Interstitial Cystitis: Signs, causes & treatment!

Interstitial cystitis (IC) which is also known as Bladder pain syndrome is a type of chronic pain that affects the bladder.

Women are five times more prone to have this condition than men.


  • Suprapubic pain
  • Urgent need to urinate
  • Increased frequency of urination
  • Painful sexual intercourse
  • Waking up from sleep to urinate
  • Painful urination
  • Burning sensation in the urethra
  • Pelvic pain
  • Urinary retention
  • Difficulty & discomfort during driving, walking or traveling.


  • Pelvic floor dysfunction
  • Hunner’s ulcer
  • Bleeding
  • Chronic fatigue syndrome
  • Sjogren Syndrome
  • Chronic bacterial prostatitis
  • Low quality of life
  • Depression.


No specific causes are known that lead to interstitial cystitis, some theories are based on:

  • Damaged urothelium/bladder lining;
  • Due to infection of the bladder, excess consumption of soda or coffee & trauma.
  • Due to a deficiency in the glycosaminoglycan (GAG) layer, which leads to impaired protection & allows the irritating substances in urine to breakdown the bladder lining.
  • Interstitial cystitis is also linked with stress, anxiety & panic.
  • Another theory proposes it as an autoimmune disorder, as mast cells present on the bladder lining produce chemicals which attack the bladder lining and damage it.
  • Genetic factors: An antiproliferative agent is secreted by bladders of people with IC  which inhibits bladder cell proliferation.


Some disease/disorders that are found along with IC are:

  • Irritable bowel syndrome
  • Fibromyalgia
  • Allergy
  • Gluten sensitivity
  • Overactive bladder
  • Endometriosis


  1. The diagnosis of IC done primarily by the exclusion of other conditions/diseases that show similar symptoms.
  2. All the physical symptoms, medical history, diet & lifestyle factors of the patients are noted.
  3. Urine analysis for detection of foreign antigens, infectious agents, abnormal chemicals, etc.
  4. Serum Prostate specific antigen test in men.
  5. Ultrasound
  6. Cytoscopy: The endoscopy of the bladder seen by inserting of a scope through the urethra under local anesthesia.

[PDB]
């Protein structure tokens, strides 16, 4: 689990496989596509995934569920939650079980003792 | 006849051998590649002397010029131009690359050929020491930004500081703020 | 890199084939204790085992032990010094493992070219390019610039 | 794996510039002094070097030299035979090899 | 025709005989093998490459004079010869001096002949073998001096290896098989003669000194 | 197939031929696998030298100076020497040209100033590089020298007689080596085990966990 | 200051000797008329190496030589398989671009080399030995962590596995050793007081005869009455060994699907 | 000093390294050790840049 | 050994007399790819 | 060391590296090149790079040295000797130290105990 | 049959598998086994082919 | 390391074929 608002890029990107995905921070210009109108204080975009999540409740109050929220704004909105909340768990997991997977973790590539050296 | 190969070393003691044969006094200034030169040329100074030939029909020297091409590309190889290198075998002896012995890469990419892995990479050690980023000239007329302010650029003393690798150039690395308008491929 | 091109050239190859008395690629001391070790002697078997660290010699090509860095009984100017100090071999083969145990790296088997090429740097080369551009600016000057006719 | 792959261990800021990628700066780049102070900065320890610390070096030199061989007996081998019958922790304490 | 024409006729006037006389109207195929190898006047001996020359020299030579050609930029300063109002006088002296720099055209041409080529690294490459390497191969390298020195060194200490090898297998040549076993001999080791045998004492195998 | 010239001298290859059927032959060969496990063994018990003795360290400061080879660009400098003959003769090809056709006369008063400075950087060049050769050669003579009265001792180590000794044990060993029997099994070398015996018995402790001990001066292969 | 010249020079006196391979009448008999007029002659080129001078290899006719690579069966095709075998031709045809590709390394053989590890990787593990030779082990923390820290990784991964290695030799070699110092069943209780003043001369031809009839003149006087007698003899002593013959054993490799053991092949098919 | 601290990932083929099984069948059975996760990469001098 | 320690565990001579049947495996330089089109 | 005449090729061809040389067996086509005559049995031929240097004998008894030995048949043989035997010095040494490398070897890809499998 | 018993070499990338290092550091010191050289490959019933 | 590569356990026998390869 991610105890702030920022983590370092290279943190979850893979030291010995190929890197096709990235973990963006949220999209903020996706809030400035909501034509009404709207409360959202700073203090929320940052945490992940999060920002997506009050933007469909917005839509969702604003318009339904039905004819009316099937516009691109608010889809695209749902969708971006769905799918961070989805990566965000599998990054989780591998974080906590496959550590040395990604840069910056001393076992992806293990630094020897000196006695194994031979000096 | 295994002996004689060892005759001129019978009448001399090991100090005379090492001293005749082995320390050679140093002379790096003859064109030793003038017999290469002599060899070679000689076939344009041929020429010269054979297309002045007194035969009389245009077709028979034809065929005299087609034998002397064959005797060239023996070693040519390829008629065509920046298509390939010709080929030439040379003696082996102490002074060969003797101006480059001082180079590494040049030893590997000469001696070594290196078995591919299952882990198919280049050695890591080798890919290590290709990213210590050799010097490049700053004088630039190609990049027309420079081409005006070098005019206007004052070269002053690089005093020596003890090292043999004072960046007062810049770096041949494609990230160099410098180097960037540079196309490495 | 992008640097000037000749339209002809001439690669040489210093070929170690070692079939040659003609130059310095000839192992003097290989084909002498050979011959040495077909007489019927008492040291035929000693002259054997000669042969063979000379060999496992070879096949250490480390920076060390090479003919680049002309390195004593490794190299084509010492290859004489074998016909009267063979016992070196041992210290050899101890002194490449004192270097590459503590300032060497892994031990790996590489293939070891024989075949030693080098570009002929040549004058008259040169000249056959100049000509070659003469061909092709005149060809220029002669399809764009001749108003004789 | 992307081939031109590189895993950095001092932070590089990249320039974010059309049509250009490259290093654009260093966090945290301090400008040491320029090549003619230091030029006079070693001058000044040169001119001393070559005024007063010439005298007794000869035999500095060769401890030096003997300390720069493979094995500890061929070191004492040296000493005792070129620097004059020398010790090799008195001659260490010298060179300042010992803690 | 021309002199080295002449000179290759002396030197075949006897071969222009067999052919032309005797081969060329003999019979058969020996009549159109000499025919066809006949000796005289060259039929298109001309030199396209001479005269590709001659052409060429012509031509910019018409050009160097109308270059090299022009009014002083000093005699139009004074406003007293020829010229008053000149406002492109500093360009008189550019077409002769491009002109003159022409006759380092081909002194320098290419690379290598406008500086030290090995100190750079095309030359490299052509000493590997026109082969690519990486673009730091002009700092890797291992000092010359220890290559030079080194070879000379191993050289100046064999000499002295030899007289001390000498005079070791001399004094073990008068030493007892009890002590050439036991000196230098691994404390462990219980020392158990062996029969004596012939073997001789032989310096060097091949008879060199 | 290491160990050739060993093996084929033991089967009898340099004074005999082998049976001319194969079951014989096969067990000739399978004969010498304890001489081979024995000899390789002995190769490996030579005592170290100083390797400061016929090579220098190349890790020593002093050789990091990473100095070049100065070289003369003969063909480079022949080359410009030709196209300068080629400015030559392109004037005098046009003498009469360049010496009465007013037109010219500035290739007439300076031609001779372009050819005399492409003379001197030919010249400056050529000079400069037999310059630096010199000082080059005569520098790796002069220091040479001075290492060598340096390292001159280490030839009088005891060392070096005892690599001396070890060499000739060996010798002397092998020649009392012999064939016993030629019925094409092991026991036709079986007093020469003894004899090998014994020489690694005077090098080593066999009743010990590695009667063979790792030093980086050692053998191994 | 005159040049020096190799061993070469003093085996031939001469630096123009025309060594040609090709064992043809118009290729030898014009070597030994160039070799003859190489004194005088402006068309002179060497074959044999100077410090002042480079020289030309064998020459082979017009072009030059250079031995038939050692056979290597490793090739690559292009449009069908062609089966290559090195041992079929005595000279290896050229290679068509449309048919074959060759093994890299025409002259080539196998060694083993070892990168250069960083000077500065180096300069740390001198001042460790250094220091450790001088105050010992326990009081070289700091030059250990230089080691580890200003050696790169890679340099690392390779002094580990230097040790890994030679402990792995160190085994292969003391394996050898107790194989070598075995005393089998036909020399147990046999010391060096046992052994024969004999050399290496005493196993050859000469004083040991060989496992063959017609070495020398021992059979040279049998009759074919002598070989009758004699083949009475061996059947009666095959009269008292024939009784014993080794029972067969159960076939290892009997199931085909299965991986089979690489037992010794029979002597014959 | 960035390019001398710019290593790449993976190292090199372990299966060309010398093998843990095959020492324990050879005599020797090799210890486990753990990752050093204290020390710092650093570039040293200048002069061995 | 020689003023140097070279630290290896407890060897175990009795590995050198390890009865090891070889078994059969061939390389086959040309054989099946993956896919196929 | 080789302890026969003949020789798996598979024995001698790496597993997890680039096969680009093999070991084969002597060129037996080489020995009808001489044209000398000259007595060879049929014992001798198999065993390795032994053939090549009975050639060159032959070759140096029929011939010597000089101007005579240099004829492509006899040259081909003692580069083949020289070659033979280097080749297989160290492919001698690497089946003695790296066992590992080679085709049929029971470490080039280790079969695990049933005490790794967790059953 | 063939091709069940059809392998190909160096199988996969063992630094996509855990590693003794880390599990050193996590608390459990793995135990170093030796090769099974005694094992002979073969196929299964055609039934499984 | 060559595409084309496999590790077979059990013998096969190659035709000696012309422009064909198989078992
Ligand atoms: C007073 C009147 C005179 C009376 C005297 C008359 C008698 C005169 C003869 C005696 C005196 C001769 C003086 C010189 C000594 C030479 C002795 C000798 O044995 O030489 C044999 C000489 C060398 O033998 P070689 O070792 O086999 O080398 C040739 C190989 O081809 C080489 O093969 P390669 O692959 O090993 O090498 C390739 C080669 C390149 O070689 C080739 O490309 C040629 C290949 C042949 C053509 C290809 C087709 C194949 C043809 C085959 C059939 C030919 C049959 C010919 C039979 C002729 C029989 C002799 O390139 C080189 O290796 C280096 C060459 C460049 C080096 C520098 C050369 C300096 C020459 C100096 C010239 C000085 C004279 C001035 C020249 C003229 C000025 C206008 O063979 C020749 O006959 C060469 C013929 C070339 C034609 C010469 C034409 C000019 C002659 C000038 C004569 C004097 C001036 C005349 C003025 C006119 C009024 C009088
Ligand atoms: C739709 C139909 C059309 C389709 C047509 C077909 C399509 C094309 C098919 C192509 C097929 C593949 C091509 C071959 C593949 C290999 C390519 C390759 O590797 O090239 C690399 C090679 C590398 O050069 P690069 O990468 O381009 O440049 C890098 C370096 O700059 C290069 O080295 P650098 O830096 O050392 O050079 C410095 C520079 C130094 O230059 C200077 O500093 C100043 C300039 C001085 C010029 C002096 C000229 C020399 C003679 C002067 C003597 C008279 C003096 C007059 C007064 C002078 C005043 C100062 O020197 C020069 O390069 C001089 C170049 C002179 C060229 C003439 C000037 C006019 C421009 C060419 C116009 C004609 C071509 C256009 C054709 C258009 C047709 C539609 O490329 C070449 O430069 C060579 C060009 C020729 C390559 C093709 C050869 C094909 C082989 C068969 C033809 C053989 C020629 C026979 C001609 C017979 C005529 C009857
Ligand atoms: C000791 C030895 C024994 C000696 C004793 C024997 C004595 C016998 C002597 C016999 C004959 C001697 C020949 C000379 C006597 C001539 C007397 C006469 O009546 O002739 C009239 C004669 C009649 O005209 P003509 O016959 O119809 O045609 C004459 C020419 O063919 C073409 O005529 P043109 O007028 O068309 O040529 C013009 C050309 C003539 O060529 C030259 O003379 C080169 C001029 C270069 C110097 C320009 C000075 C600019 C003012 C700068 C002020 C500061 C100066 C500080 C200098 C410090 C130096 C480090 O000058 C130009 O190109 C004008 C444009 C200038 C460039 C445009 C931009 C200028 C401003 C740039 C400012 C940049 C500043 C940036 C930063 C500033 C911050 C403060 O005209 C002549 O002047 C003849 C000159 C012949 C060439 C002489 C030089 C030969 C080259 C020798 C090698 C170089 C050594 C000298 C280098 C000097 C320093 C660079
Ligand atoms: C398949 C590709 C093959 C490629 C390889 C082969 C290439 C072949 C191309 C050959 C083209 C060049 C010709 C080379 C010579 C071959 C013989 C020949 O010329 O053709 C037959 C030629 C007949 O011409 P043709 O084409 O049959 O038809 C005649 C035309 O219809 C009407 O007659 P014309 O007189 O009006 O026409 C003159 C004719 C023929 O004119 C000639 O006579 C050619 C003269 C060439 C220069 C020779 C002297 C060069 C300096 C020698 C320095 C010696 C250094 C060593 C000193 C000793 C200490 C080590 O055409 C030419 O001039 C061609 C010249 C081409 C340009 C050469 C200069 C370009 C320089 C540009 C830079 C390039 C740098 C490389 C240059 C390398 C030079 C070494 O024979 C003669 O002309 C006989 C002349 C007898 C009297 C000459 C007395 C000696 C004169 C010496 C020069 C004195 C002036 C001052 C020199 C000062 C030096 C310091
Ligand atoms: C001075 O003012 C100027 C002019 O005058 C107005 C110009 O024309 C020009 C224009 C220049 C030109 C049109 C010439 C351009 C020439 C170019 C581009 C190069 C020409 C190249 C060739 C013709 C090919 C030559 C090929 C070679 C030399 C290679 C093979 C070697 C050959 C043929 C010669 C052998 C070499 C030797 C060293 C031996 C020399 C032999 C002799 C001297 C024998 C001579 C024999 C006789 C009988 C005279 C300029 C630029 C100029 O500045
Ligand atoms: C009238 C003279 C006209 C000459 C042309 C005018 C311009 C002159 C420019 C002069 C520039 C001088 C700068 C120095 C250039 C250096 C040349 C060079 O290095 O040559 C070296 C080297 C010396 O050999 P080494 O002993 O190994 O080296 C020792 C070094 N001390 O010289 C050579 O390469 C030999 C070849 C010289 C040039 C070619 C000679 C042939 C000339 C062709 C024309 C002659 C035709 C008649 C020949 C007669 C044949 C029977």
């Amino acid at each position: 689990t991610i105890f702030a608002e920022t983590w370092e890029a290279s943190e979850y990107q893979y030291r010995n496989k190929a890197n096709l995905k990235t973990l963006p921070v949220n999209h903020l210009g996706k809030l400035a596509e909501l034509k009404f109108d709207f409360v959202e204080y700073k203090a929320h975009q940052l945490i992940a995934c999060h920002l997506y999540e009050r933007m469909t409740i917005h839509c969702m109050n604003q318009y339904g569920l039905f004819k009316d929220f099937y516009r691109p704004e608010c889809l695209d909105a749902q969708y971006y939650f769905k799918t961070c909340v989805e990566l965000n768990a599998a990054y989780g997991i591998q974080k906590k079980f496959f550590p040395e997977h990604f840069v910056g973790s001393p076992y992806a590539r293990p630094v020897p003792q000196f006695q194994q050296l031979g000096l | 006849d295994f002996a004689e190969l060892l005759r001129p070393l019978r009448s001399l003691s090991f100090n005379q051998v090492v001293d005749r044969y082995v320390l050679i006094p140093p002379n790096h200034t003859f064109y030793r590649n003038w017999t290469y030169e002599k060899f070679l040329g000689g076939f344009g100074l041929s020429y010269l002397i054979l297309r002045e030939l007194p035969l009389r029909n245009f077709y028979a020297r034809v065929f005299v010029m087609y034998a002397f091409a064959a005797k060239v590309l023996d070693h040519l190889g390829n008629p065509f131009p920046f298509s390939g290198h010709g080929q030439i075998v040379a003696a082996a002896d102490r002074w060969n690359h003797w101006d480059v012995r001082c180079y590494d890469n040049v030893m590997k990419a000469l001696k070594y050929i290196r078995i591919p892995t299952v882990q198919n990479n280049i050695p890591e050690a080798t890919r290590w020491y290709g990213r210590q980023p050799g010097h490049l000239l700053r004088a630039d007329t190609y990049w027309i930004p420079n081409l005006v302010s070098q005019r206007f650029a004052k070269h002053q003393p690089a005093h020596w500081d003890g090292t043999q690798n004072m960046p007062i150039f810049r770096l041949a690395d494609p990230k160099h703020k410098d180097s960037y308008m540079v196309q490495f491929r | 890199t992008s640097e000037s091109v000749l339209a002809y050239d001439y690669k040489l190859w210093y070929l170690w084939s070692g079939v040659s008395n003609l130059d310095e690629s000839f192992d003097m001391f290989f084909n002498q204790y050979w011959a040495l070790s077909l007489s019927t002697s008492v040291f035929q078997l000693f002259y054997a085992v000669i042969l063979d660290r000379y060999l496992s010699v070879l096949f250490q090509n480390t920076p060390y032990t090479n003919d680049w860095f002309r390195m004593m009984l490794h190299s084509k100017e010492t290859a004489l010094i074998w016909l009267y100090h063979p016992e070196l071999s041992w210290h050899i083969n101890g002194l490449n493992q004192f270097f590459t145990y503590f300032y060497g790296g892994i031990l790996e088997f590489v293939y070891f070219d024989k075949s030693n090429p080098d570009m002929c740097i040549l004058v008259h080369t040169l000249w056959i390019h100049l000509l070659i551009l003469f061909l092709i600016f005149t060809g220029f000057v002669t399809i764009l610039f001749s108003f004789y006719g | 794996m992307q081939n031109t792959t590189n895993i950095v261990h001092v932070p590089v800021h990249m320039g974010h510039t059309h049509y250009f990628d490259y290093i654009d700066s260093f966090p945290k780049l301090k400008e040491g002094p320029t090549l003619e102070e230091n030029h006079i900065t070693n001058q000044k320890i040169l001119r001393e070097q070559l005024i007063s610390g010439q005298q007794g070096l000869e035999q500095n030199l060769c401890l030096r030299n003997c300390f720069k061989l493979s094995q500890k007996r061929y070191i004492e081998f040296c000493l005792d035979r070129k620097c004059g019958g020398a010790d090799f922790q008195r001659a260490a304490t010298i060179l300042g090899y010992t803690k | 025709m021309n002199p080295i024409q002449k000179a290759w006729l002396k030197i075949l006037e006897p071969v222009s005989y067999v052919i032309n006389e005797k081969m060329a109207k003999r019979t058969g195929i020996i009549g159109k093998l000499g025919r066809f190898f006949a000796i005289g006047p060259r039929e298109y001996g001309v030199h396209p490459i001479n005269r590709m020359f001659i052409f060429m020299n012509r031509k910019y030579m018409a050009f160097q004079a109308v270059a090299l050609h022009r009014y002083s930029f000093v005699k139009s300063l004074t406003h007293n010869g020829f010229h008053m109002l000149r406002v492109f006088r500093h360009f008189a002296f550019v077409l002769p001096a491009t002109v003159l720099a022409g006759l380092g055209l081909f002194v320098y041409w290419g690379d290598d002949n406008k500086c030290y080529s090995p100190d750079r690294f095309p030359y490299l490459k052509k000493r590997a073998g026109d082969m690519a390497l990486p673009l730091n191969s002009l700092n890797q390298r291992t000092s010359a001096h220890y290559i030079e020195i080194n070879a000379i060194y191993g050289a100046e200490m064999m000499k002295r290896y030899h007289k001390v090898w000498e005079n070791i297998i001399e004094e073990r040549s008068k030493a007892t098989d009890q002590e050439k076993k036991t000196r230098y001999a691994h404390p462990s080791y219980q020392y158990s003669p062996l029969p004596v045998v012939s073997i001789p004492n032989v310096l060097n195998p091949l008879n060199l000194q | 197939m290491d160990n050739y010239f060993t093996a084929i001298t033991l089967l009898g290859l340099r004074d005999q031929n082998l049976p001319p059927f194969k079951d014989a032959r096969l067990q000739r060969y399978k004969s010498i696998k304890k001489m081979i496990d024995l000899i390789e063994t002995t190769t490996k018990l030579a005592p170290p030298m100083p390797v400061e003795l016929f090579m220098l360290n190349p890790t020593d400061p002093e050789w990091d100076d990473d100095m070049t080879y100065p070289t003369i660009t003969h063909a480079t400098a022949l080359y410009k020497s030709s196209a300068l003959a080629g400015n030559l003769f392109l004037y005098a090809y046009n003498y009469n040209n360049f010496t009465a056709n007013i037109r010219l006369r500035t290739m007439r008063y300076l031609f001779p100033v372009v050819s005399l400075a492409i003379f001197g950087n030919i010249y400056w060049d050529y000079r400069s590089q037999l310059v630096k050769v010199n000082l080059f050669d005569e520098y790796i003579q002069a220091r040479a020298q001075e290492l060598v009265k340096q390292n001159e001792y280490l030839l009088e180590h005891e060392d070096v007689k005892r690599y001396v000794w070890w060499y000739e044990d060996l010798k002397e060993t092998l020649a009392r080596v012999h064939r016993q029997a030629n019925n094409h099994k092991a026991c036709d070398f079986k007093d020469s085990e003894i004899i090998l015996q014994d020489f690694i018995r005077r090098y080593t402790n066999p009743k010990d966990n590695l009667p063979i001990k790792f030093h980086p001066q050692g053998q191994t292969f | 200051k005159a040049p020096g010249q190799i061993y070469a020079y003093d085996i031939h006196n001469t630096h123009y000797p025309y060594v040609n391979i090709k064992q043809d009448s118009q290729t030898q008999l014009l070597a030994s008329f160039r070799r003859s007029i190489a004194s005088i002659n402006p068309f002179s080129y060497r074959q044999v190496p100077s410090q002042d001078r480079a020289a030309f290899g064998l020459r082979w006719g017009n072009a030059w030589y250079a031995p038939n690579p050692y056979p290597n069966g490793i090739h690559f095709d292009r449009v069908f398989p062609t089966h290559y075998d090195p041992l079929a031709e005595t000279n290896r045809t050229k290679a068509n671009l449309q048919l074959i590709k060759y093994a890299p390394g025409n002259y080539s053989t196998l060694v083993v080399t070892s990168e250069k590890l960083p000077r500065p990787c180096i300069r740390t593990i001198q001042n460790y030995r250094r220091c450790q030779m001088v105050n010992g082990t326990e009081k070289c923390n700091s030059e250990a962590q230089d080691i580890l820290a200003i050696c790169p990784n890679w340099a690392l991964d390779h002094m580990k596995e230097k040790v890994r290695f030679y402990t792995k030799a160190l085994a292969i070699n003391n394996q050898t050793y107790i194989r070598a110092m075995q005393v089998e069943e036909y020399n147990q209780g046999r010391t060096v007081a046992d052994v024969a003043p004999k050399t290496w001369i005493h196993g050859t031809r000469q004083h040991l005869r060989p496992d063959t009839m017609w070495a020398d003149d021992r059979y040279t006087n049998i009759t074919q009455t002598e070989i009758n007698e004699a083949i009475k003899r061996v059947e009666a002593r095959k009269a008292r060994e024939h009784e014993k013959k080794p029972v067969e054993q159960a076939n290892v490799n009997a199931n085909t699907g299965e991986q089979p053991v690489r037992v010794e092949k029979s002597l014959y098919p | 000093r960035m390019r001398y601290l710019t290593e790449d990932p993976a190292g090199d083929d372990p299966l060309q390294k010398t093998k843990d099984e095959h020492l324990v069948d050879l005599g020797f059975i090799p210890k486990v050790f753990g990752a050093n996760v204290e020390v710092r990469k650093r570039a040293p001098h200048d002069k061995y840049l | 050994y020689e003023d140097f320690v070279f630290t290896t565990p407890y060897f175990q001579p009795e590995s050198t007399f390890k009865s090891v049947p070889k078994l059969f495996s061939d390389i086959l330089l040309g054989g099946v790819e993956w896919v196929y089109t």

Drugs used:

  • Antihistamine drugs, cimetidine, hydroxyzine
  • Antidepressant drugs, amitryptyline, duloxetine
  • Immunosuppressant drug, cyclosporin  A
  • Oral pentosan polysulfate has shown to repair the lining of the bladder
  • Bladder instillation with heparin & lidocaine
  • Treatment of Hunner’s ulcer by triamcinolone injection
  • Botulinum toxin (Botox)

Invasive procedures:

  • Bladder distension while under general anesthesia, also known as hydrodistention (a procedure which stretches the bladder capacity), provides pain relief & reduces urinary frequency.
  • Bladder instillation in people with Interstitial cystitis with medications like dimethyl sulfoxide (DMSO), heparin, hyaluronic acid, chondroitin sulfate, etc which are efficient in management of symptoms.


  • Bladder augmentation, the surgical alteration of the bladder
  • Urinary diversion, rerouting of the urine flow
  • Transurethral fulguration
  • Resection of ulcer
  • Cystectomy, surgical removal of the urinary bladder
  • Neuromodulation of the affected region by electrical stimulation through TENS, PTNS, percutaneous sacral nerve stimulation.


  • Pelvic floor exercises by physiotherapy & kegel exercise to strengthen the pelvic muscles.
  • Elimination of potential trigger foods like;
  • Coffee
  • Tea
  • Soda
  • Alcohol
  • Chocolate
  • Citrus fruits
  • Hot pepper
  • Artificial sweetners
  • Stopping smoking
  • Lifestyle changes by reducing stress & anxiety management.